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South Koreans are hoping for a revival at China’s biggest trade fair
A monkey-shaped novelty tea-infuser could be Jeoung Young-min’s ticket to Canton Fair, which is the biggest trade fair in China. And after months of political obstacles, things are finally starting to happen.
Days after China and South Korea agreed to shelve their year-long dispute over the Thaad U.S. missile system, small-scale exporters from the nation trying to break into their neighbor’s giant economy expressed optimism that trade restrictions and a de-facto boycott of their goods is over.
image credit: internet
Jeoung’s brand, a startup maker of design household goods, fell victim earlier this year to the falling out. Their first attempt at product marketed in China -- the monkey infuser -- was suddenly no longer able to clear Chinese customs and a tenth of their consignment already sold was returned, Jeoung said Friday at a booth at this year’s third installment of the Canton Fair in Guangzhou.
As the two nations began to work toward a solution to the impasse, trade restrictions on his product were lifted and Jeoung says without this "burden" he’s hoping the China market can make up 40 percent of his sales within five years.
As the world’s second-largest economy becomes a shopping superpower in its own right, manufacturers like Jeoung may represent a shift in the trade profile of the two countries, adding more consumer goods to the smartphone components and engineering products that currently dominate. China is South Korea’s largest trading partner, with more than $246 billion in bilateral commerce last year.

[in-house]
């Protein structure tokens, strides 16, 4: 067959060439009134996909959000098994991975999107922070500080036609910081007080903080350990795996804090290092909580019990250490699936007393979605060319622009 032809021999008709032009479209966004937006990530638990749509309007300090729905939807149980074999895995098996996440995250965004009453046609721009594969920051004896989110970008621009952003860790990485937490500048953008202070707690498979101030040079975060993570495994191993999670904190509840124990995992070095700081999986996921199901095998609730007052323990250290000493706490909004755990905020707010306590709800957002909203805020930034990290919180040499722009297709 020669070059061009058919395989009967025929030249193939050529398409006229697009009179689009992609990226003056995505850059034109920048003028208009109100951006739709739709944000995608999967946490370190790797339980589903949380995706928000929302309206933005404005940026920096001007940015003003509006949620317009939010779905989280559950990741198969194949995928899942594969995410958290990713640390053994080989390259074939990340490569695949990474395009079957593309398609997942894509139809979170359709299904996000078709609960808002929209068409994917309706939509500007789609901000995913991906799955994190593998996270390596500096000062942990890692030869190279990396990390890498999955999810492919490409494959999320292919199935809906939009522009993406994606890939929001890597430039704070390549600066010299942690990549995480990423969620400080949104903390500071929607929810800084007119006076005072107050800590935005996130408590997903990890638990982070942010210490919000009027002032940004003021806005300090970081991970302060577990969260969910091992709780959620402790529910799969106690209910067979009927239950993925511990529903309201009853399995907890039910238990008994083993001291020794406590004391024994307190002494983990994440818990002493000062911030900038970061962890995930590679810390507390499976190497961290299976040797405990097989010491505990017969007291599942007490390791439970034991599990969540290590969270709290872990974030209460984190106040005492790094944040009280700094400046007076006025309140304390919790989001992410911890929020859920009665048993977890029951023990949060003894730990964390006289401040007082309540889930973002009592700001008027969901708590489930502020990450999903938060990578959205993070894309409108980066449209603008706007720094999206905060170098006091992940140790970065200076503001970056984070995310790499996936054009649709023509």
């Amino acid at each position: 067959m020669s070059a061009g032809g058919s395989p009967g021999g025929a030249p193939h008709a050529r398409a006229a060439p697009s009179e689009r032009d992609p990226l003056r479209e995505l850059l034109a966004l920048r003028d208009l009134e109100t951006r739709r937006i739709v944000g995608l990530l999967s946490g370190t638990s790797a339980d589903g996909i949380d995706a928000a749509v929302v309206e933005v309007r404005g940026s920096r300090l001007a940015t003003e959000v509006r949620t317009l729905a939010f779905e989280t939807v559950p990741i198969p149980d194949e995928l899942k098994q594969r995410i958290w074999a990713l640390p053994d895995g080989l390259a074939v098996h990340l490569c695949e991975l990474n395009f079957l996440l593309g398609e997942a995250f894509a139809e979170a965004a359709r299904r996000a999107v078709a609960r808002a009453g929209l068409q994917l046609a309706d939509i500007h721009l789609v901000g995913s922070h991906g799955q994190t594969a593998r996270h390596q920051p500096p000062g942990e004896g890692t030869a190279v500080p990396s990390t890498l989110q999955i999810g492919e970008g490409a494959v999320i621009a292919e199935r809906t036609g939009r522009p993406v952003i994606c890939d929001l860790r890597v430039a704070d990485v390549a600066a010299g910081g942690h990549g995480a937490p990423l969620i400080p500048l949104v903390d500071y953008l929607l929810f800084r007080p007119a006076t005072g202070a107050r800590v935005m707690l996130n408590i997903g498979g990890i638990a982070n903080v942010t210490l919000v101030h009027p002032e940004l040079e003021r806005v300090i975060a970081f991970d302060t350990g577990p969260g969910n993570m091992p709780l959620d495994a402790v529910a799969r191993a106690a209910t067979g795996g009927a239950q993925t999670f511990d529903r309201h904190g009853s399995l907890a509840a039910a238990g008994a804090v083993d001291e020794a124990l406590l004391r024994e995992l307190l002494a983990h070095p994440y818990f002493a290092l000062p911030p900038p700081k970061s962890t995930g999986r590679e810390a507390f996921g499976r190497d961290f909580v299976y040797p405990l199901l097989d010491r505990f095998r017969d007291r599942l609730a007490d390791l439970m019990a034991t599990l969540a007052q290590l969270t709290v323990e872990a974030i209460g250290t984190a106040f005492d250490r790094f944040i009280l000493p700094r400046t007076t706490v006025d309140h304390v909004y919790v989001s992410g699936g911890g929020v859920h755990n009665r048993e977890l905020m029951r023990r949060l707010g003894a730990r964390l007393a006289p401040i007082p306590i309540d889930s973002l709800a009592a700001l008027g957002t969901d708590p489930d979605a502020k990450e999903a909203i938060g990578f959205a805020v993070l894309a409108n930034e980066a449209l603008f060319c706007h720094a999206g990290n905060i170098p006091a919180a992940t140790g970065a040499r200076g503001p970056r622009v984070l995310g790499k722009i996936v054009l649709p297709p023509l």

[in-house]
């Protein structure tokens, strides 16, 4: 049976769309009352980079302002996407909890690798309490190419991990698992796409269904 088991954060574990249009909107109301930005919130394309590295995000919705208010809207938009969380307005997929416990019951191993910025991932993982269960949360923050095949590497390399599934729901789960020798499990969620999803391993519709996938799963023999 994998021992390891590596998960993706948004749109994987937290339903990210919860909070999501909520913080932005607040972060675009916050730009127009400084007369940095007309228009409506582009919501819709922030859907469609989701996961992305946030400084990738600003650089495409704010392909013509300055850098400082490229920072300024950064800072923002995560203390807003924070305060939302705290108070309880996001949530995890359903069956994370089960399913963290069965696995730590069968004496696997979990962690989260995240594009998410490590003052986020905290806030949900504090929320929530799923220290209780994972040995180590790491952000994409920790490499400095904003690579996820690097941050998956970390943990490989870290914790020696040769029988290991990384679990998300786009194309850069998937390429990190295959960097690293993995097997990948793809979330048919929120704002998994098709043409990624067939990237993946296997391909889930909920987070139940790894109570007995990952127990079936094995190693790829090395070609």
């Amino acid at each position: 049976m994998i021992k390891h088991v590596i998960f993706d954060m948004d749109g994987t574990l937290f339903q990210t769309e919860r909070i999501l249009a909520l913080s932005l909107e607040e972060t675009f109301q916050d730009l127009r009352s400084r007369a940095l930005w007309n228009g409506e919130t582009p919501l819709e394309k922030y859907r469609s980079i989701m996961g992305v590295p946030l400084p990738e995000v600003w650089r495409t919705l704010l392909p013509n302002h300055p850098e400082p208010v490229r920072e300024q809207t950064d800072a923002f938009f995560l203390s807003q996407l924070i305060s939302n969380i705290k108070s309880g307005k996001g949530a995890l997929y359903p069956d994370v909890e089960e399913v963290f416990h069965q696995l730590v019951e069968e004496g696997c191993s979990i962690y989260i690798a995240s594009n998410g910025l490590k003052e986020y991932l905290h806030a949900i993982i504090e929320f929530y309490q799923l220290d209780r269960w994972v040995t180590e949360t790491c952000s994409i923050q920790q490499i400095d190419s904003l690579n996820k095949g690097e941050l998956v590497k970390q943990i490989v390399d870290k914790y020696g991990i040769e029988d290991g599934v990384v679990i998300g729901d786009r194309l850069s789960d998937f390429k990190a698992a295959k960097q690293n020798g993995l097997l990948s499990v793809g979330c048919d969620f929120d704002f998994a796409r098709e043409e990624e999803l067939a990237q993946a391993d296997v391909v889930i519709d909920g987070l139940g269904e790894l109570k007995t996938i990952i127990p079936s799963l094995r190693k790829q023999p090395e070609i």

But despite the tough rhetoric around deleveraging, measures of credit continue to show expansion, with aggregate financing surging to a six-month high of 1.82 trillion yuan ($274 billion) in September. China’s corporate debt surged to 159 percent of the economy in 2016, compared with 104 percent 10 years ago, while overall borrowing climbed to 260 percent.
image credit: internet
While some business interrupted during the row is beginning to resume, exporters in Guangzhou underlined that it’s not a uniform process.
Cody Kim, an executive at Chamos Cosmetic Co. Ltd which makes skincare products for outside brands and markets its own Acaci line, said in Guangzhou that his company’s exports to China dropped by about 50 percent.
The method of the Chinese clampdown was again red-tape: Approval and import restrictions suddenly became draconian, and he says they still haven’t improved.
"Every Korean skincare manufacturer faced the same import and registration issues suddenly," Kim said in an interview. "We’re hopeful that things will improve now that there’s an improvement in the bilateral relationship. It’s only been a few days so we haven’t seen anything on the ground yet. But the China market has enormous potential for us."
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